Part 2 of series “Redshifts and the Universe”
Watch Part 1 here.
Edwin Hubble’s observations in 1929 led to the conclusion that the universe is expanding, but is that the correct interpretation of extra-galactic redshifts? The standard big bang model derived by Friedmann and Lemaitre gave Hubble a solution to his dilemma but did he really believe that cosmological expansion was the correct interpretation for the redshifts he observed? Clearly he did not believe in the Creator and was repulsed at the idea that the universe might have a unique centre and that we might be somewhere near that.
Historically the Universe was once believed to be finite. Finite means its volume is a finite number. Also the biblical view is and was that the Universe was created approximately some 4000 years before the birth of Christ. Psalms 147:4 declares,
“He [God] tells the number of the stars; He [God] calls them all by their names.” (KJVER).
To ‘tell’ means to count and therefore the implication is that the Universe contains a fixed or finite number of stars and hence of galaxies. Only God is infinite (Ps 147:5) but His created Universe is finite and even bounded. That means it has a centre and an edge.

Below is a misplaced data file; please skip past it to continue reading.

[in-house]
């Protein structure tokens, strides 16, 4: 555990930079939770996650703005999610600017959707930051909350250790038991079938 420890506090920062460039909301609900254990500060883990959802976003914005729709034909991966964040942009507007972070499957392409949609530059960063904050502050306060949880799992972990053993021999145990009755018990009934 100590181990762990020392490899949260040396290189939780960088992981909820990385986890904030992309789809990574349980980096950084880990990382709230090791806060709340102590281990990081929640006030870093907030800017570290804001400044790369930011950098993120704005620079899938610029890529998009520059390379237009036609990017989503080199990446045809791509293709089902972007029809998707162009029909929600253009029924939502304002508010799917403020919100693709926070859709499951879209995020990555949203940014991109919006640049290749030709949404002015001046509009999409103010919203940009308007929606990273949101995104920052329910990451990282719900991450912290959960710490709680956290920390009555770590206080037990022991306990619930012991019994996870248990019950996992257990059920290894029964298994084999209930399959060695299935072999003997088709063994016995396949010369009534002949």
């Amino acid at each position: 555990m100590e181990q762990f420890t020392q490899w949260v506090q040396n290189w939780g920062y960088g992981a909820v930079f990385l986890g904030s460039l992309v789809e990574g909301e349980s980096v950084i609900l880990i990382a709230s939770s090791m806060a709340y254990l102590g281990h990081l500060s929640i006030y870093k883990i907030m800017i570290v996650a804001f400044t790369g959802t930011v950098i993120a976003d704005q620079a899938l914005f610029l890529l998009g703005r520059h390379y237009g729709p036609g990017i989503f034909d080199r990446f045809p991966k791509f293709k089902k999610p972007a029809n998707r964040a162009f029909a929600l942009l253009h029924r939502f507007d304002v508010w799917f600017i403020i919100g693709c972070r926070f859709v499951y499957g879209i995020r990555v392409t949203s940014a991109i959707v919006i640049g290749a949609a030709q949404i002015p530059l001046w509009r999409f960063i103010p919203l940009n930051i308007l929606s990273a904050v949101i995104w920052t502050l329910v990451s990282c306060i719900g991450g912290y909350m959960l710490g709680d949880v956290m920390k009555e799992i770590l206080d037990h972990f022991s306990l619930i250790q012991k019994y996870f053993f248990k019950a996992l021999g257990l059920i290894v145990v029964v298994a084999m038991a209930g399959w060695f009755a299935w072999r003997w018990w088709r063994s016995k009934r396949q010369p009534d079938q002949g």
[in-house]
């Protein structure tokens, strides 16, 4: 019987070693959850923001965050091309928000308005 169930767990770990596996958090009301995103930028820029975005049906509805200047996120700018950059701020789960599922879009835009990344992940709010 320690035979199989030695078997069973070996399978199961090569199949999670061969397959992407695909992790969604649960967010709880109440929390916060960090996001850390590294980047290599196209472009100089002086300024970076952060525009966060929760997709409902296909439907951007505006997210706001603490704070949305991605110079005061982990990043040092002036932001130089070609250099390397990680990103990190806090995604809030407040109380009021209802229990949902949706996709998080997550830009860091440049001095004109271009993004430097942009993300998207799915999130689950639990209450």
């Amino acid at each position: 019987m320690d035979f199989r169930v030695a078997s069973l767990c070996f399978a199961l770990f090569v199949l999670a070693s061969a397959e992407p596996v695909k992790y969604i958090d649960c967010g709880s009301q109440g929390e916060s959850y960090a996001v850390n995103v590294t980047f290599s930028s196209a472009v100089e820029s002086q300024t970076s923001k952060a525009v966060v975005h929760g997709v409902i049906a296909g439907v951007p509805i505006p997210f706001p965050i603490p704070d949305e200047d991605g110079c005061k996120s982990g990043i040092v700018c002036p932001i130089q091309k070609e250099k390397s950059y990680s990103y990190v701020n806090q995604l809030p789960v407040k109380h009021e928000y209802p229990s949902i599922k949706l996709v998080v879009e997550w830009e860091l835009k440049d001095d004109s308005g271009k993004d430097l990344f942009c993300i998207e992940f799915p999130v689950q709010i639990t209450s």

The view was not universally held though. Hindu texts seemed to indicate an eternal, albeit a cyclical universe and infinite in size. But our modern scientific understanding of the Universe has developed from Judeo-Christian beliefs. Within that framework, until essentially the beginning of the 20th century it was accepted the Universe was like a ball of stars around our planet Earth.
Only with Edwin Hubble’s observations did this notion change, as he settled the big debate of the 1920’s, showing in 1929 that the Universe contained many galaxies like our own. Secondly, by observations of redshifts of galaxies and their distances, he discovered that the Universe is expanding, for which he would have won the Nobel Prize, but the selection committee followed the rules established by Nobel (who disliked astronomers) and would not award it to him. He died before they changed the rules. Nevertheless Hubble himself even questioned his own conclusion over the decades following his “discovery.” (I would note here that Lemaître published before Hubble, in 1927, wherein Lemaître developed the now famous relation, the Hubble law–later named after Hubble–but also Lemaître fitted to actual observational data, though his data were a bit poorer quality than Hubble’s in 1929.)
But then until the mid 1960’s, the dominant cosmological belief for the Universe, was the Steady State (SS) cosmology. It held to an eternal (non-cyclical) universe, which was infinite and unbounded. With Hubble’s discovery of an expanding universe and then the discovery of the Cosmic Microwave background radiation (1965) Hoyle and Geoffrey Burbidge modified (1993) their SS model to incorporate cyclical periods of expansion and collapse, yet still an eternal universe–called the Quasi Steady State Creation (QSSC) cosmology. Continue reading